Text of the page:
• Hemolysis A phenomenon due to blood collection trauma, a clinically insignificant problem
• Hyperammonemia and lactic acid Both molecules accumulate during packed red cell storage and when transfused, require hepatorenal clearance, of concern in Pts with hepatic or renal dysfunction, who should receive the freshest units possible
• Hyperkalemia Hemolysis causes an ↑ of 1 mmol/L/day of potassium in a unit of stored blood, of concern in Pts with poor renal function, potentially causing arrhythmia
• Iron overload Each unit of packed RBCs has 250 mg iron, potentially causing hemosiderosis in multi-transfused Pts
Microaggregates Sludged debris in the pulmonary vasculature causing ARDS may be removed with micropore filters
Pseudoreaction Transfusion reaction mimics, eg anxiety, anaphylaxis related to a drug being administered at the same time as the transfusion
Infections transmitted by blood transfusion
• Viruses B19, CMV, EBV, HAV, HBV, HCV, HDV, HEV, Creutzfeldt-Jakob disease, Colorado tick fever, tropical viruses–eg Rift Valley fever, Ebola, Lassa, dengue, HHV 6, HIV-1, HIV-2, HTLV-I, HTLV-II
• Bacteria Transmission of bacterial infections from an infected donor is uncommon and includes brucellosis and syphilis in older reports; more recent reports include Lyme disease and Yersinia enterocolitica  Note: Although virtually any bacteria could in theory be transmitted in blood, the usual cause is contamination during processing rather than transmission from an infected donor
• Parasites Babesiosis, Leishmania donovani, L tropica, malaria, microfilariasis–Brugia malayi, Loa loa, Mansonella perstans, Mansonella ozzardi, Toxoplasma gondii, Trypanosoma cruzi
References in periodicals archive ?
The Parasite Forecasts represent the collective expert opinion of respected parasitologists who engage in ongoing research and data interpretation to better understand and monitor parasitic disease transmission and changing life cycles of parasites.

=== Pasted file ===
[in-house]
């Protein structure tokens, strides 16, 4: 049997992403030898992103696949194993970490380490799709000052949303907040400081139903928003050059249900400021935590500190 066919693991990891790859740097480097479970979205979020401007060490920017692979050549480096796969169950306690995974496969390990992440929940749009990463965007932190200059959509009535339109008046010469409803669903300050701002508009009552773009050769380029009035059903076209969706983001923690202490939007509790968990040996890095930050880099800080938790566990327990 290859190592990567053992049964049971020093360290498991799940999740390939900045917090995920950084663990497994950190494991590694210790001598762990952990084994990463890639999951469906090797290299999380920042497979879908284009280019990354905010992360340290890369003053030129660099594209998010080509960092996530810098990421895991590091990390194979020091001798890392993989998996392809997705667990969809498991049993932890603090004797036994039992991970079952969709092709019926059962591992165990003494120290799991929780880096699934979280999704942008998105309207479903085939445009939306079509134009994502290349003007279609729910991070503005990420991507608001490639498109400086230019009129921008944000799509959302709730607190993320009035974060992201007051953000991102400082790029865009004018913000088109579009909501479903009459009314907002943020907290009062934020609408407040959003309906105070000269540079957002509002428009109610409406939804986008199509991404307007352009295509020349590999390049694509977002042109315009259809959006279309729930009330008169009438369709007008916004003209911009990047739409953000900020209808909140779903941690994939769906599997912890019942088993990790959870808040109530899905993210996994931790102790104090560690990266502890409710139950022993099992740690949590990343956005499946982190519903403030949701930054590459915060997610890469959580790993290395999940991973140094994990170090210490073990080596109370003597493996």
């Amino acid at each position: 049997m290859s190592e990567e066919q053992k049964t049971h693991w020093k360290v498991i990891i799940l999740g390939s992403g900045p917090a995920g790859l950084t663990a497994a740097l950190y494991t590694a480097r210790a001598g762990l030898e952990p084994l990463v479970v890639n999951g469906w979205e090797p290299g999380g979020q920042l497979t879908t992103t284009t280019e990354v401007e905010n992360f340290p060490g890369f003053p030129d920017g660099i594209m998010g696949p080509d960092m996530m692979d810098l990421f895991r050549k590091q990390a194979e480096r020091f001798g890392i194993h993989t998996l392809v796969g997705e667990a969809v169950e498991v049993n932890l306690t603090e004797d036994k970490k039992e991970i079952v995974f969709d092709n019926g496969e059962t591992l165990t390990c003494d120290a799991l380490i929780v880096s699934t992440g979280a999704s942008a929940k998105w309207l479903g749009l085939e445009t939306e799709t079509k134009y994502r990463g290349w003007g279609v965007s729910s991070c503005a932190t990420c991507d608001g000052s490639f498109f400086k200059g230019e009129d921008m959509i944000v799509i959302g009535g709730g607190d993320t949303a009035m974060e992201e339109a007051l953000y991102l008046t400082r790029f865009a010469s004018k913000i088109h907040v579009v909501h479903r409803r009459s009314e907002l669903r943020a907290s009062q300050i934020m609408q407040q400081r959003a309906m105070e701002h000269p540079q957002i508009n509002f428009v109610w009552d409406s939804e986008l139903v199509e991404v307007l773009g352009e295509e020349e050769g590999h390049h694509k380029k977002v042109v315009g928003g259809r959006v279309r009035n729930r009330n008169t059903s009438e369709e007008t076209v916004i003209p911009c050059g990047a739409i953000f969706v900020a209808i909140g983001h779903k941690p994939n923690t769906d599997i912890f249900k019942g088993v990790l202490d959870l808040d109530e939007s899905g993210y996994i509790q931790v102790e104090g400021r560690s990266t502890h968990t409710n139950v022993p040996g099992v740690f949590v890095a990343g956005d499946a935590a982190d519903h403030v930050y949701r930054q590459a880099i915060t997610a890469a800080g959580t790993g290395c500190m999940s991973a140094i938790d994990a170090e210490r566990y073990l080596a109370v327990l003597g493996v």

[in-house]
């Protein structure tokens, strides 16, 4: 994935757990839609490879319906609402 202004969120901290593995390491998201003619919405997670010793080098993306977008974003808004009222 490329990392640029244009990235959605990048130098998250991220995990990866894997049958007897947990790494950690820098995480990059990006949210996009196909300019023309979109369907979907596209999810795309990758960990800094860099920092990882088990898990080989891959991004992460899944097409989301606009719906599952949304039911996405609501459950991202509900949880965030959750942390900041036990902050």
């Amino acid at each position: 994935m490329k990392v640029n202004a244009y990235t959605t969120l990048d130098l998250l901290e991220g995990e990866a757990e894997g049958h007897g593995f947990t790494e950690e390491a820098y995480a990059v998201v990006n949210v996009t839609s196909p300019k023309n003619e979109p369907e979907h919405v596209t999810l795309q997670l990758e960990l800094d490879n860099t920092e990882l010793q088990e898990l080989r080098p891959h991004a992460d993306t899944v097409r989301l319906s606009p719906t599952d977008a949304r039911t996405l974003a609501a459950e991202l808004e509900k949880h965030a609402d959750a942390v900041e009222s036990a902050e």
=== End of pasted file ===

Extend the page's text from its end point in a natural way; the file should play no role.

There are few researches about drinking water contamination with parasites in World specially in Iraq country such as Soussan et al.
Malarial parasites reproduce by using the PPLP2 protein to venture out of their vacuoles which are their resting places within the red blood cells.
Scientists consider a case resistant to artemisinin if half of the malaria parasites are still alive in the blood more than five hours into treatment.
Transmission of parasites is dependent on the development of intimate relationships between parasites and host food webs and behavior.
Researchers at Monash University and the University of Melbourne have used an anti-tank Javelin missile detector, more commonly used in warfare to detect the enemy, in a new test to rapidly identify malaria parasites in blood.
To examine the evolutionary relationships between ape and human parasites, the team generated parasite DNA sequences from wild and sanctuary apes, as well as from a global sampling of human P.
In experiments on mice, researchers showed parasites were able to stimulate the production of the hormone hepcidin, which regulates iron levels.
Even if you're very careful, it's difficult to avoid picking up parasites when traveling overseas.
Genetically modifying mosquitoes to create more of this kinase resulted in a virtual block to the parasites in tests, with a 60% to 99% reduction their presence within in newly infected mosquitoes.